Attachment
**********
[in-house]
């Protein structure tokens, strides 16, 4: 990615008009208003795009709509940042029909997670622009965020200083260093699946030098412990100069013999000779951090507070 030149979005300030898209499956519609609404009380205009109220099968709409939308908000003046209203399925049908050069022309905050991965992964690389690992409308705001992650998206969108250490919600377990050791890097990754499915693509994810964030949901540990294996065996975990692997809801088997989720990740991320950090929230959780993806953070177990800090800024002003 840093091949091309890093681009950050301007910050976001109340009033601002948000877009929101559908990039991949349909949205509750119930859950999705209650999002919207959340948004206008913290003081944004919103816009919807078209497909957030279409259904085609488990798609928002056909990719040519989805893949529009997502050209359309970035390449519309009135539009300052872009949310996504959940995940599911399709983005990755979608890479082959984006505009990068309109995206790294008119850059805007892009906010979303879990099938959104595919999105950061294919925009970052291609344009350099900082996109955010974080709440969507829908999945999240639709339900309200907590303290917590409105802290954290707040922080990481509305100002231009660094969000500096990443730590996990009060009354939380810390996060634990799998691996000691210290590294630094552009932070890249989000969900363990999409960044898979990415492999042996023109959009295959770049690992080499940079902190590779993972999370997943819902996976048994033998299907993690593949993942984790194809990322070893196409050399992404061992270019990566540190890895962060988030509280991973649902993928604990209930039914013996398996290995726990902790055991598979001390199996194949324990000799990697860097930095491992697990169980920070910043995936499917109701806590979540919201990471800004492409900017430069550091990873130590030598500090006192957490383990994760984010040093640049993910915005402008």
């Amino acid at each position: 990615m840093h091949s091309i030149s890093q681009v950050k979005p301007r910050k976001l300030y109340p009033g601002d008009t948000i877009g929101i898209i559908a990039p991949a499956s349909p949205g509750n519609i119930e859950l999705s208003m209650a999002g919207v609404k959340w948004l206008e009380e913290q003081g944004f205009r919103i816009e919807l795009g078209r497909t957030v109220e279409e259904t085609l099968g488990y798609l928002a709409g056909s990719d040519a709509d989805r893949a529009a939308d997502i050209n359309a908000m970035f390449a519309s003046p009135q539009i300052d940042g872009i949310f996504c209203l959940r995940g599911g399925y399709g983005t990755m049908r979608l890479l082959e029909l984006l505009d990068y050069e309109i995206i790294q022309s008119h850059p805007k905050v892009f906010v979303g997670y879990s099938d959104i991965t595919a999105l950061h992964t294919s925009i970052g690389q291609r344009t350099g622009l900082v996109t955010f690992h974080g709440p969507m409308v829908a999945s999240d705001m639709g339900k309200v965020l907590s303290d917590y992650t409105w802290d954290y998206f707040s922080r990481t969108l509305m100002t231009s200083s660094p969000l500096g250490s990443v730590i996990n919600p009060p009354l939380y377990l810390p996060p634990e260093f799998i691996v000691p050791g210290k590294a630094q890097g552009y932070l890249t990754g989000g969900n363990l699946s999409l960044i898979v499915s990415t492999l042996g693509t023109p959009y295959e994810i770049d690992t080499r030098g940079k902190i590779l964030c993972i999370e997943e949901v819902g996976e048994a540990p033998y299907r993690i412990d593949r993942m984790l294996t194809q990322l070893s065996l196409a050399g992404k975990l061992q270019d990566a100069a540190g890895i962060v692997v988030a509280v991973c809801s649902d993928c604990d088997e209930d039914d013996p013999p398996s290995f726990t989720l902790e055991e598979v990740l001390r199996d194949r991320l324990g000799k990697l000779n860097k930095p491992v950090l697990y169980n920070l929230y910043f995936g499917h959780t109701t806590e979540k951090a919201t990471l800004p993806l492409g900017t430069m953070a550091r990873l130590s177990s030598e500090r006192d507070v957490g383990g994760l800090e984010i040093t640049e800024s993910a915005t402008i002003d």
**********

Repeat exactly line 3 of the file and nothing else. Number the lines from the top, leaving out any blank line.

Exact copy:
């Amino acid at each position: 990615m840093h091949s091309i030149s890093q681009v950050k979005p301007r910050k976001l300030y109340p009033g601002d008009t948000i877009g929101i898209i559908a990039p991949a499956s349909p949205g509750n519609i119930e859950l999705s208003m209650a999002g919207v609404k959340w948004l206008e009380e913290q003081g944004f205009r919103i816009e919807l795009g078209r497909t957030v109220e279409e259904t085609l099968g488990y798609l928002a709409g056909s990719d040519a709509d989805r893949a529009a939308d997502i050209n359309a908000m970035f390449a519309s003046p009135q539009i300052d940042g872009i949310f996504c209203l959940r995940g599911g399925y399709g983005t990755m049908r979608l890479l082959e029909l984006l505009d990068y050069e309109i995206i790294q022309s008119h850059p805007k905050v892009f906010v979303g997670y879990s099938d959104i991965t595919a999105l950061h992964t294919s925009i970052g690389q291609r344009t350099g622009l900082v996109t955010f690992h974080g709440p969507m409308v829908a999945s999240d705001m639709g339900k309200v965020l907590s303290d917590y992650t409105w802290d954290y998206f707040s922080r990481t969108l509305m100002t231009s200083s660094p969000l500096g250490s990443v730590i996990n919600p009060p009354l939380y377990l810390p996060p634990e260093f799998i691996v000691p050791g210290k590294a630094q890097g552009y932070l890249t990754g989000g969900n363990l699946s999409l960044i898979v499915s990415t492999l042996g693509t023109p959009y295959e994810i770049d690992t080499r030098g940079k902190i590779l964030c993972i999370e997943e949901v819902g996976e048994a540990p033998y299907r993690i412990d593949r993942m984790l294996t194809q990322l070893s065996l196409a050399g992404k975990l061992q270019d990566a100069a540190g890895i962060v692997v988030a509280v991973c809801s649902d993928c604990d088997e209930d039914d013996p013999p398996s290995f726990t989720l902790e055991e598979v990740l001390r199996d194949r991320l324990g000799k990697l000779n860097k930095p491992v950090l697990y169980n920070l929230y910043f995936g499917h959780t109701t806590e979540k951090a919201t990471l800004p993806l492409g900017t430069m953070a550091r990873l130590s177990s030598e500090r006192d507070v957490g383990g994760l800090e984010i040093t640049e800024s993910a915005t402008i002003d």